Based on the slow pace of sales season to date and increased competitor supplies the USDA in its October WASDE report lowered projected 2015/16 soybean export sales by 50 million bushels to 1.675 billion.
This is down quite a bit from the 1.843 billion bushels sold the prior year with the 9.1% fall the largest year to year decline on a percentage basis since the 2005/06 season.
Is this most recent reduction sufficient or will the enormous South American stockpiles and dramatic slowing of the Chinese economy result in additional downward revisions in subsequent S&D reports?
Similar to an earlier piece we did on corn, the accompanying graphic shows U.S. soybean export sales as of the fifth week of the marketing year (beginning Sep 1) as a percent of the October WASDE export projection and that is plotted on the right hand axis.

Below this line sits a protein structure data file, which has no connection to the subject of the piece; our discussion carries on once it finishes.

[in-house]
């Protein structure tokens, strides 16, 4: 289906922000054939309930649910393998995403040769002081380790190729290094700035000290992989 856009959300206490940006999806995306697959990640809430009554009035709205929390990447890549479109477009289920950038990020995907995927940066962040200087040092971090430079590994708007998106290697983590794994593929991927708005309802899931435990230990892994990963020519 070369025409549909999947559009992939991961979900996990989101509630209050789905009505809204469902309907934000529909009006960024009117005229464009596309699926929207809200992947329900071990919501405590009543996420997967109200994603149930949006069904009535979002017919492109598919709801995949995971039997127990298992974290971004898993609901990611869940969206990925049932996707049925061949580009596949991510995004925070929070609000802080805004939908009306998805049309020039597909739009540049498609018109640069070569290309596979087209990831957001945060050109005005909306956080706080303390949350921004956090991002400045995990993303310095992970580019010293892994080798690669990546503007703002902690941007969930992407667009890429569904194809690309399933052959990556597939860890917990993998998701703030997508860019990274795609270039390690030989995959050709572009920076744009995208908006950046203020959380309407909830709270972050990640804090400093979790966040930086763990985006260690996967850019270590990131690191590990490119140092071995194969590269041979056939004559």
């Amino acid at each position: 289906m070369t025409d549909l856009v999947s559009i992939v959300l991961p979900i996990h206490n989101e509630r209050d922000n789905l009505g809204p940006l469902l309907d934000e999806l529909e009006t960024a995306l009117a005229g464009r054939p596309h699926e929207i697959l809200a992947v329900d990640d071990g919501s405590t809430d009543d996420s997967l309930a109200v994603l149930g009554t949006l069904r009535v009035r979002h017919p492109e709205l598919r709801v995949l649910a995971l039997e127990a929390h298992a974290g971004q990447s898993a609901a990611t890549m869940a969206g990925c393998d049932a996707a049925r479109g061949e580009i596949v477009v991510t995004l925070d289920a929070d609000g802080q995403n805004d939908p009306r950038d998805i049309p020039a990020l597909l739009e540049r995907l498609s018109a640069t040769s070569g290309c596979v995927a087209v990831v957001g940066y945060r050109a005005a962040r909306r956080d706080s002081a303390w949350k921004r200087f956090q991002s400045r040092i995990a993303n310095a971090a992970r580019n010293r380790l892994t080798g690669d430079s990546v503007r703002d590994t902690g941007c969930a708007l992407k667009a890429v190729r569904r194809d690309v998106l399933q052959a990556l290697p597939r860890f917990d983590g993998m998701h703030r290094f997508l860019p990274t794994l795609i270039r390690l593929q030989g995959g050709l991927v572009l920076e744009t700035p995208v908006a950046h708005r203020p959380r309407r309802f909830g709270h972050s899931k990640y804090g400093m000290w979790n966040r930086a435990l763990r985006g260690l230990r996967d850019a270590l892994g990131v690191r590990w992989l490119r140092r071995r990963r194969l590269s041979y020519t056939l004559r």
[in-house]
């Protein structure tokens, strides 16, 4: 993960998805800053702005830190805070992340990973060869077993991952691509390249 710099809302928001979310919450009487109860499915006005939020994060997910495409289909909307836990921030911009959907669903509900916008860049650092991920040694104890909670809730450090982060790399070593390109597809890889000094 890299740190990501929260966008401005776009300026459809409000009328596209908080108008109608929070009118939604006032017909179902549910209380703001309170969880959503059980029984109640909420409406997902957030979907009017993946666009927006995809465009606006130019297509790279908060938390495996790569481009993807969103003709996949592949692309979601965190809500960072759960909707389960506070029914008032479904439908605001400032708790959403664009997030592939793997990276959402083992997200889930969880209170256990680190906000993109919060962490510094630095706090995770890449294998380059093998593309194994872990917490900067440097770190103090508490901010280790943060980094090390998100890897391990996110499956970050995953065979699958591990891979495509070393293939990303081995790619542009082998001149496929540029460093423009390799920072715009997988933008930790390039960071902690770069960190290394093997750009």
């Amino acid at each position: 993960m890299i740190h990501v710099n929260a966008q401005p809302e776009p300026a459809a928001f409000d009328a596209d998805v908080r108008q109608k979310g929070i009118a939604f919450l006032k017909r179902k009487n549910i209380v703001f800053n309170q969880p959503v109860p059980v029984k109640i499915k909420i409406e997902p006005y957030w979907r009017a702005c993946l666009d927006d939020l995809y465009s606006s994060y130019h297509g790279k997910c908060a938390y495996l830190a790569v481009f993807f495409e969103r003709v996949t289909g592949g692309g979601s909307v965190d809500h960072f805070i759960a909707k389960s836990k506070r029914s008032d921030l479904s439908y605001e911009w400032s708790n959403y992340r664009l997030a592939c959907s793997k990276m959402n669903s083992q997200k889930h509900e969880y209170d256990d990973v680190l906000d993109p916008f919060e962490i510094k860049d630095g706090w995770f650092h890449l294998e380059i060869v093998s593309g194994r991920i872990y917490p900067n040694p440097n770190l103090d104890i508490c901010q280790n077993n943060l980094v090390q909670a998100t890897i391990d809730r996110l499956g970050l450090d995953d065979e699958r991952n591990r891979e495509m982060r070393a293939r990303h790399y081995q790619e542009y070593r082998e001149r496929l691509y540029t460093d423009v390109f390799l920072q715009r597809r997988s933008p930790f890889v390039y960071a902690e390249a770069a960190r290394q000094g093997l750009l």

On the left hand axis is that October WASDE soybean export projection as a percent of the final export figure for that marketing year.
Through the fifth week of this marketing year total corn export sales are 806.0 million bushels, down 26.3% from the year ago figure of 1.093 billion bushels and the lowest total in four years.
With the USDA export forecast now at 1.675 billion bushels means the cumulative export sales figure is 48.1% of the October WASDE projection which is the lowest sales as a percent of the October WASDE in four years.
Even though the marketing year is still young we were curious what a slow start to sales meant in terms of final export projections.
The evidence is mixed for the last time the early sales pace through the fifth week of the marketing year was this low was in the 20111/12 season when they were 44.9% yet final soybean sales were only 10 million bushels below the October WASDE estimate.
Going back a little further both in the 2007/08 and 2008/09 seasons export sales through the fifth week of the marketing season were only 39% of the October WASDE projection yet final sales turned out to be 20% above that month's forecast.